The play’s the thing Wherein I’ll catch the conscience of the King. Speaker: HamletContext: Hamlet to himself about his alleged “Father’s ghost.”Significance: These lines reveal the developing theme of Claudius’s deception.
To be or not to be – that is the question: Whether ’tis nobler in the mind to suffer The slings and arrows of outrageous fortune, Or to take arms against a sea of troubles And, by opposing, end them. To die, to sleep – No more – and by a sleep to say we end The heartache and the thousand natural shocks That flesh is heir to – ’tis a consummation Devoutly to be wished. To die, to sleep – To sleep, perchance to dream. Ay there’s the rub, For in that sleep of death what dreams may come, When we have shuffled off this mortal coil, Must give us pause. There’s the respect That makes calamity of so long life. For who would bear the whips and scorns of time, Th’ oppressor’s wrong, the proud man’s contumely, The pangs of despised love, the law’s delay, The insolence of office, and the spurns That patient merit of th’ unworthy takes, When he himself might his quietus make With a bare bodkin? Who would fardels bear, To grunt and sweat under a weary life, But that the dread of something after death, the undiscovered country from whose bourn No traveler returns, puzzles the will And makes us rather bear those ills we have Than fly to others that we know not of? Thus conscience does make cowards of us all, And thus the native hue of resolution Is sicklied o’er with the pale cast of thought, And enterprises of great pitch and moment With this regard their currents turn awry And lose the name of action. Speaker: HamletContext: Hamlet is considering suicide by himself.Significance: These lines develop the theme of appearance versus reality. He doesn’t know what would seem more noble or what would seem not noble at all.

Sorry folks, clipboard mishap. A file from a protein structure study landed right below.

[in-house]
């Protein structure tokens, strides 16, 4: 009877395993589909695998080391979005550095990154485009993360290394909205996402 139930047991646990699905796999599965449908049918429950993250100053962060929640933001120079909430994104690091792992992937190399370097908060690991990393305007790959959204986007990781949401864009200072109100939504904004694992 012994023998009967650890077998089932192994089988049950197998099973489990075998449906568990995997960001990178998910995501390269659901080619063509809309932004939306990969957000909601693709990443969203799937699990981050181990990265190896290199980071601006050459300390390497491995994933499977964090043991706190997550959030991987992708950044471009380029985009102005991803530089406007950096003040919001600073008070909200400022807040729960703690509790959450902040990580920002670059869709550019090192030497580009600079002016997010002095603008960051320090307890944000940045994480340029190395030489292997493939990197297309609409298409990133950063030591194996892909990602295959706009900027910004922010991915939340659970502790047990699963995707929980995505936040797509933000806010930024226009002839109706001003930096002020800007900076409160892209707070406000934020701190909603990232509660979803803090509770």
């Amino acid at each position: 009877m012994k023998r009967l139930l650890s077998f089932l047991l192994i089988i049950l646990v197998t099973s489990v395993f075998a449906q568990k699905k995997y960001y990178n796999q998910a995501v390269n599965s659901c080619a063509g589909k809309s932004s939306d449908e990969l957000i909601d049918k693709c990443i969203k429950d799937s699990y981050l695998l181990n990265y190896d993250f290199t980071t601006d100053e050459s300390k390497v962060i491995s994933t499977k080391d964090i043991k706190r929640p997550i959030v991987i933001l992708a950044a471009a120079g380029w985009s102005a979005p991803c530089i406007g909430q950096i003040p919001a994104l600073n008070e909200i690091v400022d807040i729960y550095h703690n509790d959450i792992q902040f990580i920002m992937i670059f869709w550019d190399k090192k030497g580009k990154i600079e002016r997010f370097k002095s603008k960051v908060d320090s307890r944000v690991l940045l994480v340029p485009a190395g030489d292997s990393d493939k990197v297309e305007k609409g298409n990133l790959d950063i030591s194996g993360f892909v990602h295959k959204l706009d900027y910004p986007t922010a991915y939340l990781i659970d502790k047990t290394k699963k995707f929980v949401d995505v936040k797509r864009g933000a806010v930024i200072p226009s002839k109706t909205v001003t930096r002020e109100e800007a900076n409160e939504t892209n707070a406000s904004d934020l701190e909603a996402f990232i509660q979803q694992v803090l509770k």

Get thee to a nunnery. Why wouldst thou be a breeder of sinners? Speaker: HamletContext: Hamlet is talking to Ophelia about his amount of love for her.Significance: These lines reveal Hamlet’s struggle with women and what they do to men. Hamlet is obsessed with Ophelia and his mother’s personal lives.
O, what a noble mind is here o’erthrown! The courtier’s, soldier’s, scholar’s, eye, tongue, sword, Th’ expectancy and rose of the fair state, The glass of fashion and the mold of form, Th’ observed of all observers, quite, quite down! Speaker: OpheliaContext: Ophelia is talking to herself about Hamlet’s insanity.Significance: Deception seems to be working in Hamlet’s favour.